The counter-monument is concerned with the re-appropriation of an existing condition. It is by definition reactionary and cannot be the reason for its own being. Here, it manifests from the reality of the ground and the truths it holds.

“It is only history turned into a pedestal, an invitation to passersby who stand upon it to search for the memorial in their own heads. For only there is the memorial to be found.” (Hoheisel) The most important “space of memory” for the counter-monument is not in  the ground or above it, but that space between the viewer and his own memory: the place of the memorial in the viewer’s mind, heart, and conscience.

The surest engagement with memory may be perpetual irresolution and debate; “only an unfinished memorial process can guarantee a life of memory. The finished monument completes memory itself, puts a cap of memory work, and draws a bottom line underneath an era...” that is in reality ongoing.

A new memorial takes shape through revival of the canal that once serviced the slave port (and whose imprint is left in the median of “freedom lane”). One enters the site through an infrastructural lock holding apart a shallow reflecting pool towards Calhoun and a walled canal towards the water. Here, between two heights of water, the axis shifts.




Through it, the visitor gains access to an exhibition about the site’s history, active sites of excavation and recreation, and an embedded gallery of relevant archaeology and art.

America has never yet taken on the project of excavating its African American history. Instead, it tends to knowingly build on top of it, be it a slave burial site or an important building foundation. It is a history long ago deemed either unimportant, or more likely, erased. At this site of paramount importance, then, there exists a potent vacancy. Through excavation and revision, the monument takes shape through the continuous act of discovery.


Emerging from the terminus of the new axis is Charleston’s tallest building, standing higher than its church spires and condominiums. While the archaeological precinct explores the long forgotten histories of the ground, the tower celebrates the ongoing research of scholarship at places like the Avery Institute, whose collections, despite their profound importance, are constantly threatened by flooding and disrepair. The tower apotheosizes documents and artifacts by reconstituting them in the sky, in visual juxtaposition to the city they represent.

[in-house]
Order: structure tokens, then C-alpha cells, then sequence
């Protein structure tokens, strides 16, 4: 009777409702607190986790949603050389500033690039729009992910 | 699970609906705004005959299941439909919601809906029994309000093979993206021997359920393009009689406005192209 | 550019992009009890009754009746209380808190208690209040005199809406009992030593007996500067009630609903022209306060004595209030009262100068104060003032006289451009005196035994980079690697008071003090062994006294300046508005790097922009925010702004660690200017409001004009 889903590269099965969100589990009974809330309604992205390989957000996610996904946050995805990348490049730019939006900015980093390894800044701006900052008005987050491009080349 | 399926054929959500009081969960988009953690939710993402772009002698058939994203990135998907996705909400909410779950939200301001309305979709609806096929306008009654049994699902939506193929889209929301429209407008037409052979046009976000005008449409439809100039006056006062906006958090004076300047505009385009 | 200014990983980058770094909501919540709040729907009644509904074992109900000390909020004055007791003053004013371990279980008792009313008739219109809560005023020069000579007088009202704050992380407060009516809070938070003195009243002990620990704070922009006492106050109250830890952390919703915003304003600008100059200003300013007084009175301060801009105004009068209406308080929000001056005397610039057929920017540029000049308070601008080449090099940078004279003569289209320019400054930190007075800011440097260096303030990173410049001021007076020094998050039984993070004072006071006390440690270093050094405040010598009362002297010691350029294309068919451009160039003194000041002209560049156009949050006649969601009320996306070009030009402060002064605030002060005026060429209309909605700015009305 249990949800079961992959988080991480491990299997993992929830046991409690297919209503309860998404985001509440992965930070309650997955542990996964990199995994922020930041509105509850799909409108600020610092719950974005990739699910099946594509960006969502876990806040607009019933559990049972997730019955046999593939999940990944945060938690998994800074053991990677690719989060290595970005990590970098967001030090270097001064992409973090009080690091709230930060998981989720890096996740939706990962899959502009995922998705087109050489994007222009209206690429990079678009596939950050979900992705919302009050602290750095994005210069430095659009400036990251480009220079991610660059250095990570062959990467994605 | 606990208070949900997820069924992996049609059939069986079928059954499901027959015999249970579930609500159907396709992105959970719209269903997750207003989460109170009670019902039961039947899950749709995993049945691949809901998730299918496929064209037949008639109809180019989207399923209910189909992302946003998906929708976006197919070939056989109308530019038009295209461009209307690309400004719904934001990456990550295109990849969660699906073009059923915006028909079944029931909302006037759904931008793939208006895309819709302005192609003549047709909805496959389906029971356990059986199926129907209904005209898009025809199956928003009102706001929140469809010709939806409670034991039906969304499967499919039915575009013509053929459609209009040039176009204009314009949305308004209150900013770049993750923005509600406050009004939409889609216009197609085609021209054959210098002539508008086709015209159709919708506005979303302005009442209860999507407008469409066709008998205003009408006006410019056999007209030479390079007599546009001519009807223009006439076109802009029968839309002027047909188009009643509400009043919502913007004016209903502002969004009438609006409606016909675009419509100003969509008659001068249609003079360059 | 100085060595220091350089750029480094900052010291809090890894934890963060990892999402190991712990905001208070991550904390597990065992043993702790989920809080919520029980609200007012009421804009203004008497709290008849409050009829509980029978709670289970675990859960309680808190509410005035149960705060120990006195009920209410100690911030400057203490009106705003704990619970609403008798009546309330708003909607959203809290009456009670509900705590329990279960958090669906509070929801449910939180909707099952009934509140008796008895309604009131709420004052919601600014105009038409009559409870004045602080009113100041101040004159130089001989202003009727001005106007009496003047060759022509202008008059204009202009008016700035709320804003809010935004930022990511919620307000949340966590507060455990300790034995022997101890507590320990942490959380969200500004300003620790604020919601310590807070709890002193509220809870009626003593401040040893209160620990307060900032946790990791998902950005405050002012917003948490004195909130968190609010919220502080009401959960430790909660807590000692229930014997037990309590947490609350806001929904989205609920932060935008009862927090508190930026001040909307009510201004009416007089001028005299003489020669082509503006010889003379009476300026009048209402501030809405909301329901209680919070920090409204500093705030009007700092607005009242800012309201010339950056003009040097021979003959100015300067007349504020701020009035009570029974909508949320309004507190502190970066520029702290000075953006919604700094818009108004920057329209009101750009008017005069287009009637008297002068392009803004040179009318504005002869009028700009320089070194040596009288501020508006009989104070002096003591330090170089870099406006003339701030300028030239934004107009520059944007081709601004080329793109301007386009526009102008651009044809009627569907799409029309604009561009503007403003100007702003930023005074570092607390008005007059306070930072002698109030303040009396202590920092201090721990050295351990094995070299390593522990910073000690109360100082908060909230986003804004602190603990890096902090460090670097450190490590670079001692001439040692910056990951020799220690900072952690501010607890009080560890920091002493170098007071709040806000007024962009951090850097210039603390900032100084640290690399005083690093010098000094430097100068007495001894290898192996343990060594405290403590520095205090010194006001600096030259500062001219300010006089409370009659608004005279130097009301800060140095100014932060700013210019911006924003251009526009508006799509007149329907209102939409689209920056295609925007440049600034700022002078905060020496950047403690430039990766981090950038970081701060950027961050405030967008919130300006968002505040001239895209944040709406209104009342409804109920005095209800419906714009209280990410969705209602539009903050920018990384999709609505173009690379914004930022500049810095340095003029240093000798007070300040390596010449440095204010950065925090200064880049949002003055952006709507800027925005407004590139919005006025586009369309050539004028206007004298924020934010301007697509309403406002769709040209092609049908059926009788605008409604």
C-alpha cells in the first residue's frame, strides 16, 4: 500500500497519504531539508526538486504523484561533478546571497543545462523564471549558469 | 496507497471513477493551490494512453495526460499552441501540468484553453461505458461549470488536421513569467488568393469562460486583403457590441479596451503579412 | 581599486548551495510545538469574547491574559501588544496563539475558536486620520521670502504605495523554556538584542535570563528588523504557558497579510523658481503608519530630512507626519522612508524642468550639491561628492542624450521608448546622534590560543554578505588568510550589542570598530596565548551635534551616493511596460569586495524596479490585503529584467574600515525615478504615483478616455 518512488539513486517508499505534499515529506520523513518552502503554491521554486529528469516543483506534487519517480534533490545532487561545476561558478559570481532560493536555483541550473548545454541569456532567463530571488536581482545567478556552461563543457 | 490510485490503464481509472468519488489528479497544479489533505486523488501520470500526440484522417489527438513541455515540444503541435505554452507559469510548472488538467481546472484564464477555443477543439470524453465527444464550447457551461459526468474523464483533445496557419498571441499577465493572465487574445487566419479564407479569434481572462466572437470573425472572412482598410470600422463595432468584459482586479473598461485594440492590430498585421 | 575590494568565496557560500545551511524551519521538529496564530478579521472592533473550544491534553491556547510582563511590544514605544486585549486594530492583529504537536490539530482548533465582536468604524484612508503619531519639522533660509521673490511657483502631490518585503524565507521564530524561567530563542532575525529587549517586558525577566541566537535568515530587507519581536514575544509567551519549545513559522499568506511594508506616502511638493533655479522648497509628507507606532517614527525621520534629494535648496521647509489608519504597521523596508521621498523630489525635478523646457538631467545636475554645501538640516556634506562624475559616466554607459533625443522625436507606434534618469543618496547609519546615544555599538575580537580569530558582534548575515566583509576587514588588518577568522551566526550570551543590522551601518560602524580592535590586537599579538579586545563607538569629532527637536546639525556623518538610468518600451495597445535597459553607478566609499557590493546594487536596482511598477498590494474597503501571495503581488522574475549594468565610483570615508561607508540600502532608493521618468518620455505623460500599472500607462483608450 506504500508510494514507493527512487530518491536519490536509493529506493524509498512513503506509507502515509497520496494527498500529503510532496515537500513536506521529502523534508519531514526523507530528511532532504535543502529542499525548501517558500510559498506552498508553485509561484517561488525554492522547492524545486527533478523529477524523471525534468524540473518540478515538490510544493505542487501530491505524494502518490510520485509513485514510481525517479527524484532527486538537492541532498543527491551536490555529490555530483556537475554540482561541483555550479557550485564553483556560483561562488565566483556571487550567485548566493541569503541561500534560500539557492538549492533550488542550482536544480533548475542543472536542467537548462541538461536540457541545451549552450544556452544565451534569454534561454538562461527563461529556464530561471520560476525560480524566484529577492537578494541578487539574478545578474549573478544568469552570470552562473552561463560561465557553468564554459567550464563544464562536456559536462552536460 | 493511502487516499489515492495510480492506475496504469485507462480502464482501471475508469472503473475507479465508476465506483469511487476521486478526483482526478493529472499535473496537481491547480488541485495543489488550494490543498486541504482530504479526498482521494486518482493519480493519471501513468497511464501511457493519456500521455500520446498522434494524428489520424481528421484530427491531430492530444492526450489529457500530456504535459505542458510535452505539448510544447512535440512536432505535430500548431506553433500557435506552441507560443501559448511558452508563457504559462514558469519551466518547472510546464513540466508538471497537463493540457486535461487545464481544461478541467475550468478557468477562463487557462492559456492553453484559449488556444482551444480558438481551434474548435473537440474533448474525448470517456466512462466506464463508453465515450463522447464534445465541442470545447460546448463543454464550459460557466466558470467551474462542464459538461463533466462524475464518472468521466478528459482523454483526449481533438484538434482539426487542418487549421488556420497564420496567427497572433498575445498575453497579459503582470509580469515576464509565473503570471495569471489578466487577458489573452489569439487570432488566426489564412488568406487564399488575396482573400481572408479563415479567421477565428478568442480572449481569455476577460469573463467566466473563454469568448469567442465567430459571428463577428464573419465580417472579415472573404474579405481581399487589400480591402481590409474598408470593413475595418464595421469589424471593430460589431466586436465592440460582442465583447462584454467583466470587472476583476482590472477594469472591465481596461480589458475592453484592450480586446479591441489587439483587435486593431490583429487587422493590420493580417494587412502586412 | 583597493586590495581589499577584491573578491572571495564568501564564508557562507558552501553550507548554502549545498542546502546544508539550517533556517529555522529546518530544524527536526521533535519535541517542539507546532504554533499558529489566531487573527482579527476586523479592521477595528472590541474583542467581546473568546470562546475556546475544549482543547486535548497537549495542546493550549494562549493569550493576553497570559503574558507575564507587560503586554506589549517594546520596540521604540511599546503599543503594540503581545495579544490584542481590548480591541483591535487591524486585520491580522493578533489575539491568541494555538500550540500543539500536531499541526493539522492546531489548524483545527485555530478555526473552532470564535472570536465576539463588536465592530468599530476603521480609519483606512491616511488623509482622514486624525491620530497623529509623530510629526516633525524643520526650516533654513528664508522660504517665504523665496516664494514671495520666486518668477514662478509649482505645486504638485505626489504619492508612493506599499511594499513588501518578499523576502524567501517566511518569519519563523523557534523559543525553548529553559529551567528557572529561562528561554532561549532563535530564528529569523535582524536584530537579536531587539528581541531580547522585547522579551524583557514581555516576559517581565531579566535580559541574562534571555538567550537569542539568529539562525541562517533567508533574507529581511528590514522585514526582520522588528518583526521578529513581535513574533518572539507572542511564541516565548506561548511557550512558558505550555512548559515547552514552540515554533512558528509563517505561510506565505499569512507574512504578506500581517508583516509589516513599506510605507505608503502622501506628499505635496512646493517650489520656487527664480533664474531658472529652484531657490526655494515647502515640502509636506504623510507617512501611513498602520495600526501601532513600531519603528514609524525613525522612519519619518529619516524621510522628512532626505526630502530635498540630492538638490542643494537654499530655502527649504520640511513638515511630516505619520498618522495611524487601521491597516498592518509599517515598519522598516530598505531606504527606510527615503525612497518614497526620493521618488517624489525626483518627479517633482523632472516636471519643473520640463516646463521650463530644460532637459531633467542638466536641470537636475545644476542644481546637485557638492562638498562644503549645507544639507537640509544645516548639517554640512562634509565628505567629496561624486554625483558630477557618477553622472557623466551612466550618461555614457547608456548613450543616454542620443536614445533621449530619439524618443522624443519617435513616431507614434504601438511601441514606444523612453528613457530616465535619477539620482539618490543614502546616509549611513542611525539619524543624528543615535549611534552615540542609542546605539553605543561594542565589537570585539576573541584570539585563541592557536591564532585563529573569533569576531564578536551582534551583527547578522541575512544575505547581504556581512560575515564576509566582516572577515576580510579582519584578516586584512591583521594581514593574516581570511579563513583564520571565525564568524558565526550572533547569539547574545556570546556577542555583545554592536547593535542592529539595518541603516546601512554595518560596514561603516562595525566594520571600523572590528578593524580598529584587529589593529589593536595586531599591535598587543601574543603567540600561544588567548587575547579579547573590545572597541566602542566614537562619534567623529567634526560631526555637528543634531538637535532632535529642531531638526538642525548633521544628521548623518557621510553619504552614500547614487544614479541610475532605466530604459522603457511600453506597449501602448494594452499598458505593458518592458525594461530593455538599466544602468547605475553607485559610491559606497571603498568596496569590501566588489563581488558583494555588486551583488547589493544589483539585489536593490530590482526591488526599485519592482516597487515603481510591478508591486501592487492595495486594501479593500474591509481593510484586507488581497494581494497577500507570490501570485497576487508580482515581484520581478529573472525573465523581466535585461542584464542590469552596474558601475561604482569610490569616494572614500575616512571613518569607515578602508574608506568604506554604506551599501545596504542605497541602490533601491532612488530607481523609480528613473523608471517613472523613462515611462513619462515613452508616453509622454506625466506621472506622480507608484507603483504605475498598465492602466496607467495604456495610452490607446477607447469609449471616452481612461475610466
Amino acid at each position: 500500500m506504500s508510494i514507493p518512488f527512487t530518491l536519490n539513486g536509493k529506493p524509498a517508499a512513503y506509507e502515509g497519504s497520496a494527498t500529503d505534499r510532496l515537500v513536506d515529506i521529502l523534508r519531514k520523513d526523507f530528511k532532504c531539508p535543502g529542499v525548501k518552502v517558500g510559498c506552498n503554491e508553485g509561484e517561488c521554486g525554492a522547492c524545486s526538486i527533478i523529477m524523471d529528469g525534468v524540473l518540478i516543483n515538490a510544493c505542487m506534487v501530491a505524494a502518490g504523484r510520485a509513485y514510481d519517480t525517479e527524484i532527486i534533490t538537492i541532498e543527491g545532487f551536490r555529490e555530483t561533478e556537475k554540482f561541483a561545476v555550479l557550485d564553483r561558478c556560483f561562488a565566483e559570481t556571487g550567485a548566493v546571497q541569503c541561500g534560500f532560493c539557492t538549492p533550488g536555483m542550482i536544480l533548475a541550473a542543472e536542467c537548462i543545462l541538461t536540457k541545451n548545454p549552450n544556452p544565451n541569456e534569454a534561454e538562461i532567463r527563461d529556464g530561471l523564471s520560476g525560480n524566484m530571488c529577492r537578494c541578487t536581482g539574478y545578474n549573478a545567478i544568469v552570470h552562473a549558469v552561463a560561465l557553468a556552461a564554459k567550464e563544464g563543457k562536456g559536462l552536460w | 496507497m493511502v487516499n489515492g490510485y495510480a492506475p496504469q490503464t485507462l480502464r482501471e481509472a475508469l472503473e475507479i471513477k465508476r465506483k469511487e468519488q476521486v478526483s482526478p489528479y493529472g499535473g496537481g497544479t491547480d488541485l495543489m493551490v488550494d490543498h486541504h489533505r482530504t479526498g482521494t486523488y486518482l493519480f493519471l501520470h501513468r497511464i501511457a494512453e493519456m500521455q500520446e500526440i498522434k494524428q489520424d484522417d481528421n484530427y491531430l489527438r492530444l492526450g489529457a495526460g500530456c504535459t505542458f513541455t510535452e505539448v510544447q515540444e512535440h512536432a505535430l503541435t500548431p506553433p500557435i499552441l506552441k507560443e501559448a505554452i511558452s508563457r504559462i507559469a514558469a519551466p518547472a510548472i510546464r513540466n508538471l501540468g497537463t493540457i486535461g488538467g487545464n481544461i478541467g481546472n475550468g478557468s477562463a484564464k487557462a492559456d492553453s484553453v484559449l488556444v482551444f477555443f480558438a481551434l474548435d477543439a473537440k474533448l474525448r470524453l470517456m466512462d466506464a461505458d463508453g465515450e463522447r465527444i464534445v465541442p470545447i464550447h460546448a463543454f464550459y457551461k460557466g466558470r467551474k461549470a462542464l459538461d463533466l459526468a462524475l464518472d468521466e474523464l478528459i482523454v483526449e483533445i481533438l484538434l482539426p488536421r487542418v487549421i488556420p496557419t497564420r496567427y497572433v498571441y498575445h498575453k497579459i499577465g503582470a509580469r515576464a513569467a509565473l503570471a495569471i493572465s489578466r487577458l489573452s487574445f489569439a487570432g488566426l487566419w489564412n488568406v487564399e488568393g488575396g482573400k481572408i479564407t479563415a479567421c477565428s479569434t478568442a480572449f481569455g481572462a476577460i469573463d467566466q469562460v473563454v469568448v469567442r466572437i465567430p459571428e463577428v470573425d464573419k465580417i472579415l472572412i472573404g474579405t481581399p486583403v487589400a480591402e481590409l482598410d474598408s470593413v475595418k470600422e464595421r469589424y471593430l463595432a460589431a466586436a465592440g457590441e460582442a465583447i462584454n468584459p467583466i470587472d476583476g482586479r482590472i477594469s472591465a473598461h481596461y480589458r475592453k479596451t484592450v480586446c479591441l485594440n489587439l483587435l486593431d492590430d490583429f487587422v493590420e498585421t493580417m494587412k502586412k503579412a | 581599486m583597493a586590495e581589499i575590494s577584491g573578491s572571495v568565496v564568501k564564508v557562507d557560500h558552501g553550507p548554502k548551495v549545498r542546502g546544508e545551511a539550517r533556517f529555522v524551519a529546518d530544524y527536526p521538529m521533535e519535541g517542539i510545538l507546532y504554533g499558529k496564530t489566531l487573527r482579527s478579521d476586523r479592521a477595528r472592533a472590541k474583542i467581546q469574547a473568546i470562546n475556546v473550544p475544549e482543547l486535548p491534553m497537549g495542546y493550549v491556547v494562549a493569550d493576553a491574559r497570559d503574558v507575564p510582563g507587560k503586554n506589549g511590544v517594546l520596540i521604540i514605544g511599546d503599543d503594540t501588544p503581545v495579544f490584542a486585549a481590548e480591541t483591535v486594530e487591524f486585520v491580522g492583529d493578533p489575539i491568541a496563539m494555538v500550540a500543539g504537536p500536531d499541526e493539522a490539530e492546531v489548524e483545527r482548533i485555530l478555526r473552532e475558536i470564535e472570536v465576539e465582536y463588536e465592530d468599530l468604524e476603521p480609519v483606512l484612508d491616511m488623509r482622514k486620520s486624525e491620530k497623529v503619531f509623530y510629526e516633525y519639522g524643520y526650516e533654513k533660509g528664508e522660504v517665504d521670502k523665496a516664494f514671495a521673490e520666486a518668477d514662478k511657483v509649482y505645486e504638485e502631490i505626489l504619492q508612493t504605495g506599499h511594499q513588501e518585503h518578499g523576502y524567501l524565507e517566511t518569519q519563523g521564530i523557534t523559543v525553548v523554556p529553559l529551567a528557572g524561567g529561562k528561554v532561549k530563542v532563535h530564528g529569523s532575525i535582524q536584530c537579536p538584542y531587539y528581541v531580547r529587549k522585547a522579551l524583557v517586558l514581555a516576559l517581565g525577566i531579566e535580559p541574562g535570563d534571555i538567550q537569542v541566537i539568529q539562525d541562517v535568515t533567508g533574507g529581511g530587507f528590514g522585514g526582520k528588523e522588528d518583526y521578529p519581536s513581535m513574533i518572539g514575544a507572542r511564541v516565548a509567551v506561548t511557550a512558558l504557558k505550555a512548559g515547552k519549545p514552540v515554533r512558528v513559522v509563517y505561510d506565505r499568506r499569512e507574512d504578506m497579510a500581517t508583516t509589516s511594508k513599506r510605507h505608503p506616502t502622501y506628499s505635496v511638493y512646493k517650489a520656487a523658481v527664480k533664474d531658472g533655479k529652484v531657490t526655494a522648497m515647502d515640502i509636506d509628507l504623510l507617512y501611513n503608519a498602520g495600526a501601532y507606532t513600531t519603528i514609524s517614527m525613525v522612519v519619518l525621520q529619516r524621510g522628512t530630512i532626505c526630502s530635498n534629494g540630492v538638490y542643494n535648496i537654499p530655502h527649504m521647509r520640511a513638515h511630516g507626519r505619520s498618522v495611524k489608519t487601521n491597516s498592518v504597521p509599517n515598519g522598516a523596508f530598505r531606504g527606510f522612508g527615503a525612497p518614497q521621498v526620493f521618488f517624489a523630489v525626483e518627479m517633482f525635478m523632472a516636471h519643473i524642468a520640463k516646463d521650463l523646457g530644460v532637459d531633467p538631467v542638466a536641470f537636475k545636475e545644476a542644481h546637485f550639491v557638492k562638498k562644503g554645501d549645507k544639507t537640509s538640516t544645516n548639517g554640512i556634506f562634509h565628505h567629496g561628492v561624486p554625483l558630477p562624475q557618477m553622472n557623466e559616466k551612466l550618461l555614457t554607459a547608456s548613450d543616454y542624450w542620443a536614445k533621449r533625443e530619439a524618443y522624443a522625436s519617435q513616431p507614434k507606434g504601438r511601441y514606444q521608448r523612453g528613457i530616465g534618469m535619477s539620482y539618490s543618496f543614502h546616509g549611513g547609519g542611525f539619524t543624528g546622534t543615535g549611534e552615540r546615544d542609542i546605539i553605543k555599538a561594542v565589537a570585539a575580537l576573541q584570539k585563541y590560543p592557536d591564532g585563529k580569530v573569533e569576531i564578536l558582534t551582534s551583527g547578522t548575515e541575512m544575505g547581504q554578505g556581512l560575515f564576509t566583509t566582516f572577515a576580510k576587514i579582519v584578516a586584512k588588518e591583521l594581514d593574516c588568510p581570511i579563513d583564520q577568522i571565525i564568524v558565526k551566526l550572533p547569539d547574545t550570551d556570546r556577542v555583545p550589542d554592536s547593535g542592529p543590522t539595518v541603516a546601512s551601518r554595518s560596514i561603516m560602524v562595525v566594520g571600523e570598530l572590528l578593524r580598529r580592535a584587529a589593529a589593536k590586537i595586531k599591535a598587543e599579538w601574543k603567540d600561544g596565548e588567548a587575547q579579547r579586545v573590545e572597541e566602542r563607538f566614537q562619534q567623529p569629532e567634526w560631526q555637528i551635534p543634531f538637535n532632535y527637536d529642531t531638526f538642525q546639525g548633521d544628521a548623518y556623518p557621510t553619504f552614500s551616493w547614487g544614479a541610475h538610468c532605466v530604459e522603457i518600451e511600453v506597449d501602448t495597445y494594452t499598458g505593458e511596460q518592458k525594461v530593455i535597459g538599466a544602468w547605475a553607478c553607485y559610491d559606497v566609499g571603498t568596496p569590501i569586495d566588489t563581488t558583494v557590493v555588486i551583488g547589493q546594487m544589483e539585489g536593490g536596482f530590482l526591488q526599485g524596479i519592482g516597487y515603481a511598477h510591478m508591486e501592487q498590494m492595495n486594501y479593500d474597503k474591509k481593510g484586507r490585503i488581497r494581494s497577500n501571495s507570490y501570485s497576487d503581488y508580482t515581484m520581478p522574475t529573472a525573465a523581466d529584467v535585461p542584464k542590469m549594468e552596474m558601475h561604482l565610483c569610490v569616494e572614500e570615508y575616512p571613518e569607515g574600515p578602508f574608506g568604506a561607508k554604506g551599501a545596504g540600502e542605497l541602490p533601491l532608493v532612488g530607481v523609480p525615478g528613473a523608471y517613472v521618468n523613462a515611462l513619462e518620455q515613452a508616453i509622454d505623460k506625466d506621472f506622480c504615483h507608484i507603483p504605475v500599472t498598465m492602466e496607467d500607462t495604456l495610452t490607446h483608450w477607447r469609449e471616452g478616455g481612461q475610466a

The building is a public facility, accessed through the memorial canal, and providing a newfound relationship with the water and an unprecedented view of the city. At its base is a new dedicated ferry launch that will send and receive boats traveling to Sullivan’s Island and St. Helena’s Island. The first, the primary site of arrival, where slaves were held in ‘pest houses’ until deemed healthy enough for arrival in Gadsden’s. The second, the site for continuing survival of the Gullah Geechee culture, which manifested out of the sea islands.


The tower is the archive. Its walls the vessel.

In varying degrees of storage and porosity, the monolithic walls carefully hold and celebrate the documents and artifacts of the surrounding history. Emerging from DuBois’ Paris Exposition of 1900, which amassed photography and data of the African American community to demonstrate its profundity and beauty, this archive presents the opportunity for elaborate and comprehensive display...in the sky.

The unique addition it makes to Dubois is the capacity to position the exposition in juxtaposition to the world it depicts. Documents and artifacts will always be seen alongside a view of the Atlantic ocean, the city, the horizon, the sky.


At the top is an open-air viewing deck, providing an otherwise absent position to re-view the city and its context. The apogee of a memorial sequence, the opportunity to look back, and down, is the counter monument.